It also was the source of his legendary drive, which caused him to work harder, practice longer and fight harder on the field than just about any other player of his generation. At Saint Thomas Aquinas High, a Catholic school and state football powerhouse, then the University of Miami and Dallas Cowboys, Irvin flourished as a wide receiver. He was blessed with good size, 6-foot-2 and 205 pounds, but not much speed, and Irvin used his biggest asset--his ego--to make up the deficit. "All I wanted to do was play ball," he says. "It was such a passion. I guarantee I was the only person looking forward to training camp, probably in the history of the game.
"I knew I'd be in better shape than everybody, because I'd be in full pads in March, running routes. And the guys would say, 'Man, you are nuts. You're like one of them Zubulu Africans running in this heat.'
"But it was what I enjoyed doing."
"When I first saw her," Irvin says of Sandy, "I knew she was my wife."
She stepped up to the counter at a Miami McDonald's and placed her order in a baby-girl voice. "Can I have a Big Mac?"
A squeaky falsetto echoed behind her: "Can I have a Big Mac?"
Sandy turned around. "I looked back and I saw this gorgeous, dark-skinned man with beautiful white teeth," she says. "We were the same age, and he was a lot of fun, and we just sort of connected from that day."
At the time, Irvin was about to become a star at the University of Miami, having been tagged as a freshman by coach Jimmy Johnson to carry the load as a starting wide receiver. Johnson was a brilliant motivator, Irvin says, and he built up the young man's confidence at the same time he pushed him to an impossible standard. Johnson had lost two All-American wide receivers, and he gave Irvin what he'd later discover was a typical Johnson spiel. "Everybody's wondering what I'm going to do," Johnson told the young man. "Do I look like I'm worried? I'm not worried. I'm waiting to show 'em Michael Irvin. Just don't let me down."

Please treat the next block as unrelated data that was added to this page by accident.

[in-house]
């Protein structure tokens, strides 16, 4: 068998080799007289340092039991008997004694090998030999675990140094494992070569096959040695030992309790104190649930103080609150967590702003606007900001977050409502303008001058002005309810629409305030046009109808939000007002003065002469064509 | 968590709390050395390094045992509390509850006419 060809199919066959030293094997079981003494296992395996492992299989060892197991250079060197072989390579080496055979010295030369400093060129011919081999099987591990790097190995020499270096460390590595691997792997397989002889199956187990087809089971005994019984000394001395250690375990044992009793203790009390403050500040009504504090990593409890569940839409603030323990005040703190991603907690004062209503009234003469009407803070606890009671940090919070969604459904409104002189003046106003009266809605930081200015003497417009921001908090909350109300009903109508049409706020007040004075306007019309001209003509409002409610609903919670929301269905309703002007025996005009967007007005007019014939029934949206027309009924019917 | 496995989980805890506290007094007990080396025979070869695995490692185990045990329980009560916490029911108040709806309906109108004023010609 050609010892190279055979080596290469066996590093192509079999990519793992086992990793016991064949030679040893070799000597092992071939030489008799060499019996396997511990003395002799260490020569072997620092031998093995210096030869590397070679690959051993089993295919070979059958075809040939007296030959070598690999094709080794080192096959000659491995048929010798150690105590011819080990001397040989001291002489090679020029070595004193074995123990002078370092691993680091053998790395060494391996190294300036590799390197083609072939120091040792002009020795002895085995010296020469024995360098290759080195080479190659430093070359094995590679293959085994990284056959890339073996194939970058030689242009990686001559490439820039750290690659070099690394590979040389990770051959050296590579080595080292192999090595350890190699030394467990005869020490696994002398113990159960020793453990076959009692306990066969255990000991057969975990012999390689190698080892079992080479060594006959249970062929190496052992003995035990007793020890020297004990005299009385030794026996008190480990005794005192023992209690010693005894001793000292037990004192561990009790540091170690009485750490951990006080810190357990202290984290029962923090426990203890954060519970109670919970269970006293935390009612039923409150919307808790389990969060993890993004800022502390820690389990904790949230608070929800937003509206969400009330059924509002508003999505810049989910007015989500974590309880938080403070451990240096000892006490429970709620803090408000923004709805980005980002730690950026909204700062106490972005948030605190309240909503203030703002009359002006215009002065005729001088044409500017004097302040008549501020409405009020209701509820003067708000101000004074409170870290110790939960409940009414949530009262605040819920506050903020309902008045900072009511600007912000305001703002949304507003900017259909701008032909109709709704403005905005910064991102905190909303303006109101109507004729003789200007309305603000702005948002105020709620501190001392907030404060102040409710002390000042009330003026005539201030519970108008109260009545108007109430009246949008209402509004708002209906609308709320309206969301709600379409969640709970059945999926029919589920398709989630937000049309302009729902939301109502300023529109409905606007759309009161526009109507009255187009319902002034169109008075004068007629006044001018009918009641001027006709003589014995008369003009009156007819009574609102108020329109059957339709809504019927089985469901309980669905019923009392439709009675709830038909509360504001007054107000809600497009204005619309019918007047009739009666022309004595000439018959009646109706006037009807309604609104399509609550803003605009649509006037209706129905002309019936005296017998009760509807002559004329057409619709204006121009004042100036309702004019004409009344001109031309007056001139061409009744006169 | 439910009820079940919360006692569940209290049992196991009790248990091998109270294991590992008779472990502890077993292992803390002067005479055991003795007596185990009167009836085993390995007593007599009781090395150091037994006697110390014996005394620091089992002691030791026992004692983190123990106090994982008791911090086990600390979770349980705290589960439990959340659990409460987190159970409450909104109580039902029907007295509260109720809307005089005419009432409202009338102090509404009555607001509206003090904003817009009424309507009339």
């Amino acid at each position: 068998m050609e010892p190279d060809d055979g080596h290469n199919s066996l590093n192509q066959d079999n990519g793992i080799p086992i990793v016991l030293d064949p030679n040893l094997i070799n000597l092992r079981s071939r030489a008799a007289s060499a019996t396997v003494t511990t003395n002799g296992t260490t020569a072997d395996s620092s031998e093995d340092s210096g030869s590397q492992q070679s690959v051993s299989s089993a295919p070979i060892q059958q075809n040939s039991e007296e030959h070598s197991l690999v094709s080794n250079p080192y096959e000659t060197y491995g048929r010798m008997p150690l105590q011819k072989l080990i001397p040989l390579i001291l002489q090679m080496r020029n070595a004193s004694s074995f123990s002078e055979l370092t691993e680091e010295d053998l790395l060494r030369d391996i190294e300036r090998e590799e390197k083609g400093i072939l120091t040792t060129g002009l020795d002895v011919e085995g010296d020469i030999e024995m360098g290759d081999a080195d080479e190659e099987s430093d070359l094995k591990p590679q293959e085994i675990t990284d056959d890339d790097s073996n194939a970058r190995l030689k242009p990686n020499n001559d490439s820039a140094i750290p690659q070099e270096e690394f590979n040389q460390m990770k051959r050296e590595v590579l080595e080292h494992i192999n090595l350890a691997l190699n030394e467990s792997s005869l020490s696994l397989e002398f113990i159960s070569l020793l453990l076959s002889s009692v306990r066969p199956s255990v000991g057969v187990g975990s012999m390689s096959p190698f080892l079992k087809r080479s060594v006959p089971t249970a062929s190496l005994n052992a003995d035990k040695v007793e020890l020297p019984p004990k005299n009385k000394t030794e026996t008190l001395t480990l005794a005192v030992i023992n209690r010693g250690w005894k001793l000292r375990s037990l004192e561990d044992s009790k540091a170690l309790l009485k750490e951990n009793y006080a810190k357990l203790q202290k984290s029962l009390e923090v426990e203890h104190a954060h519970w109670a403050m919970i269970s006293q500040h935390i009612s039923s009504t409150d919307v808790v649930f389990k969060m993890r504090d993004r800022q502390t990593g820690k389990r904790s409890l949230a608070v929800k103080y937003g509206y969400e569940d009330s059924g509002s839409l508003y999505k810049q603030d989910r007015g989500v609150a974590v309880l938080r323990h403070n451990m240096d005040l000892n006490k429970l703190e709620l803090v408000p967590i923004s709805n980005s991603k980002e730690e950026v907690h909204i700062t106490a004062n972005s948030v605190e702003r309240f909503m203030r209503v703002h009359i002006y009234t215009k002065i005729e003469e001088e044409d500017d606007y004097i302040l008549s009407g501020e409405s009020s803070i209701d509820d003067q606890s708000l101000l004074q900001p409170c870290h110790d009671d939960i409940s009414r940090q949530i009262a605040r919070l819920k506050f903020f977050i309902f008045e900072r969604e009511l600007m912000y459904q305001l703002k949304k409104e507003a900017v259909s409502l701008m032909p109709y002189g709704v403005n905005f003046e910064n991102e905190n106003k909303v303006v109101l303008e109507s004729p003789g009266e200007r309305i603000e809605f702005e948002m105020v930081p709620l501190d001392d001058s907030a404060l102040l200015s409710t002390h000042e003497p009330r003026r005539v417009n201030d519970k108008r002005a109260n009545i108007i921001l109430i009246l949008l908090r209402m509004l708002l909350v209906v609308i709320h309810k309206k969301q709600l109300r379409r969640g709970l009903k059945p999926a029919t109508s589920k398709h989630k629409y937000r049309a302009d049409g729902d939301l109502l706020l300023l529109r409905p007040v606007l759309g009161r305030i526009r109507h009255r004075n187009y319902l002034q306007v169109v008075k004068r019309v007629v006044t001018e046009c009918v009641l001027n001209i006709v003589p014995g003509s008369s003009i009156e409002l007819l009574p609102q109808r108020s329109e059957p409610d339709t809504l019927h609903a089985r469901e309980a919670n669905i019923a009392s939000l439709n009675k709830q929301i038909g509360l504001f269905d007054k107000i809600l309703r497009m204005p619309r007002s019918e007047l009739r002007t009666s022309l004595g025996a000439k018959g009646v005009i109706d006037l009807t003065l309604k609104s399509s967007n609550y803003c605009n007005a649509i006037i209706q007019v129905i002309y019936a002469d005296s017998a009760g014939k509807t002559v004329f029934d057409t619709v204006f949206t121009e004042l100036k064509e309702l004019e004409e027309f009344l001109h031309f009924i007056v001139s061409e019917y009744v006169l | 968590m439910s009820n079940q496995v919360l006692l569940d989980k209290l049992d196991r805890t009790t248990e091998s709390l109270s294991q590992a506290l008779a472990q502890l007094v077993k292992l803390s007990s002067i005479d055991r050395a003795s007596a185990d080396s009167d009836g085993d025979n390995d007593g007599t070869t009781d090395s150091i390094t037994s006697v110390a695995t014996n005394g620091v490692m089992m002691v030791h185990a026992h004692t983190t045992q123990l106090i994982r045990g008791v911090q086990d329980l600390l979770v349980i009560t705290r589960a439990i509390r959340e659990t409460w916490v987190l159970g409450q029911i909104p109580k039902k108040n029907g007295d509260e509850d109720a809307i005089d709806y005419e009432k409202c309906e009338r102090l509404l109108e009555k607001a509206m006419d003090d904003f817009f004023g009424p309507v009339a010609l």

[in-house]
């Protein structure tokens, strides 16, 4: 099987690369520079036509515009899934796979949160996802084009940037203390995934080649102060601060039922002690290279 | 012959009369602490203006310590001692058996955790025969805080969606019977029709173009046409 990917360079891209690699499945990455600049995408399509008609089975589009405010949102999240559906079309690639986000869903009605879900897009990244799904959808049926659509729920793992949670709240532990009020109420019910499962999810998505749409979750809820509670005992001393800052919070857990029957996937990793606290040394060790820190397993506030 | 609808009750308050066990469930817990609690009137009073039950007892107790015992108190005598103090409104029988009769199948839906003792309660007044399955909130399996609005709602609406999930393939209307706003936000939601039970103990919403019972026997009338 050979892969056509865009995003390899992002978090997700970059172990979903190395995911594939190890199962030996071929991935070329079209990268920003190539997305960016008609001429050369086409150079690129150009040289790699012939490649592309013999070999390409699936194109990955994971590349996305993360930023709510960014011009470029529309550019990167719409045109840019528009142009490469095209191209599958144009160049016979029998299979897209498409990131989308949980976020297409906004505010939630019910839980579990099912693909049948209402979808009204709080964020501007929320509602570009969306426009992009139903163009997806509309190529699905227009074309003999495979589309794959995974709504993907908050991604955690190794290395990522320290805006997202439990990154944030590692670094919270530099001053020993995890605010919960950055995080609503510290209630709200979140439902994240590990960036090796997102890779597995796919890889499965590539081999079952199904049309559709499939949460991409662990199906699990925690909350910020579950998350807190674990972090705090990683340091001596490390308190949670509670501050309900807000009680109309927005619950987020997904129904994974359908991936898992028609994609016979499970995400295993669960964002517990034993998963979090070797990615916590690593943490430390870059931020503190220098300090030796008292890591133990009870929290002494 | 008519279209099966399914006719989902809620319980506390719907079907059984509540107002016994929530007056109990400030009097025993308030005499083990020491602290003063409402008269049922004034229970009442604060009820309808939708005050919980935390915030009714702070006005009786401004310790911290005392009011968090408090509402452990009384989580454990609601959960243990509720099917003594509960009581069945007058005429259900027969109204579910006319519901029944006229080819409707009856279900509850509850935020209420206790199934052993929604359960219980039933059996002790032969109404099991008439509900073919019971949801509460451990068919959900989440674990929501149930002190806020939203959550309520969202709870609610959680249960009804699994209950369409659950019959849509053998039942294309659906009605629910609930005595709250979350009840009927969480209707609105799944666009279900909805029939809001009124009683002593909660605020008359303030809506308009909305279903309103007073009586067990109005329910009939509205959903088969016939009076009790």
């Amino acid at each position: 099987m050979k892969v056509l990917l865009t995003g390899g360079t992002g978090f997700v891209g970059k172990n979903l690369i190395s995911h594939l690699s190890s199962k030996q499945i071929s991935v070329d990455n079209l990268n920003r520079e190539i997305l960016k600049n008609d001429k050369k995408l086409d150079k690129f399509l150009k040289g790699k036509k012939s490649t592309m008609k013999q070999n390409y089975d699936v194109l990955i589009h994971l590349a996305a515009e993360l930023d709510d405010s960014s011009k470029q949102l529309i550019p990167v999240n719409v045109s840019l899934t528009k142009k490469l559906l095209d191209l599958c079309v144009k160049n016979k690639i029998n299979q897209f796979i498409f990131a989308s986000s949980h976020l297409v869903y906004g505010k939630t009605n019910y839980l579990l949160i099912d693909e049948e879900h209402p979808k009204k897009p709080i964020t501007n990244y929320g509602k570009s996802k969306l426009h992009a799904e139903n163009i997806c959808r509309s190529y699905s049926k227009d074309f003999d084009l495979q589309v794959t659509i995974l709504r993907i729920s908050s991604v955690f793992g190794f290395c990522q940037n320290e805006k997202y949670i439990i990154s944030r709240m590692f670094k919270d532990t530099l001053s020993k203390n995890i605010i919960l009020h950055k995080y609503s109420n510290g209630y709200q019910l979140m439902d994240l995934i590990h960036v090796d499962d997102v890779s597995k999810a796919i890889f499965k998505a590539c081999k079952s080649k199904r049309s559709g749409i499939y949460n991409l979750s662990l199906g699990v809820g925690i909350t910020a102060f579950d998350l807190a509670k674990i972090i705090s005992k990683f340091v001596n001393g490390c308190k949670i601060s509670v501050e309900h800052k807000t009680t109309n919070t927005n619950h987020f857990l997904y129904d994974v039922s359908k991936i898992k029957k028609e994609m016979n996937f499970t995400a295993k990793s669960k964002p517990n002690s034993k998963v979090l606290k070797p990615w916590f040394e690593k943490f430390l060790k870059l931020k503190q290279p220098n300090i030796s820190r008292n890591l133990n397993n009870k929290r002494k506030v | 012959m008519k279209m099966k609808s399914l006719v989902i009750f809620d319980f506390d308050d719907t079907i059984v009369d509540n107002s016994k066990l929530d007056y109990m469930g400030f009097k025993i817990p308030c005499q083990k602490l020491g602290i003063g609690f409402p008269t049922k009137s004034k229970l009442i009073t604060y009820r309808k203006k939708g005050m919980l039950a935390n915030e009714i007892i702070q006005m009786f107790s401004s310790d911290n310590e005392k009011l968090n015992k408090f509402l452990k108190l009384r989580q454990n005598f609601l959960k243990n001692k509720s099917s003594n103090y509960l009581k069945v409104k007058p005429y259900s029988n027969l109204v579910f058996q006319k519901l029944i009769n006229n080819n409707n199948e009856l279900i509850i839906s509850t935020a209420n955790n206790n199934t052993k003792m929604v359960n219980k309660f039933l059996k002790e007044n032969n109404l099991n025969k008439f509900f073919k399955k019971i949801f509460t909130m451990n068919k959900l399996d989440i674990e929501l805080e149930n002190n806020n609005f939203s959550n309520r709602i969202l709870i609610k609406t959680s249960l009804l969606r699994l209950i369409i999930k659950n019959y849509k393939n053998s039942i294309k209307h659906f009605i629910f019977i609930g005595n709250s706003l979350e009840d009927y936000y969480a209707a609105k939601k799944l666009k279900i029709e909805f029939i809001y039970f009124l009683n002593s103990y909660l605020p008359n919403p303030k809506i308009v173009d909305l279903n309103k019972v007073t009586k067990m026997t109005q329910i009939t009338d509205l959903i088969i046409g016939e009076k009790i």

That's all it took. Irvin was off, training like a nut, running sprints at night, pushing his lanky frame to the absolute limits of speed. Johnson's Hurricanes would go on to be named national champions in 1987, and Irvin got a vision of how he'd fulfill that promise to his dad. Big money was on the horizon.
Irvin fell for Sandy immediately. At the time, she was a cosmetologist and Miami Dolphins cheerleader who happened to live near the university campus. After their first brush at McDonald's, she caught one of his games, where he scampered to two or three touchdowns. They met at a club not long afterward.
"Can I marry you tonight?" Irvin begged.
She'd remember that Irvin--generous, funny, down-to-earth, good-hearted and full of passion--during the troubled years as a Cowboys wife. But she recalls mostly good times during those early years. She and Irvin married in 1990, a couple of years after the Cowboys made Irvin their top draft pick and the first major building block of the team that would become three-time Super Bowl champions.
Irvin's earliest days with the Cowboys weren't auspicious; as a rookie he could be found crying in the locker room after losses, of which there were many in the last, whimpering year of the Tom Landry era, and a knee injury sidelined him for most of his second season, the dawn of the Jimmy Johnson years.But Irvin would eventually become the reborn Cowboys' locker-room leader, and his ferocious play would earn him five trips to the Pro Bowl and career stats that put him on the all-time list.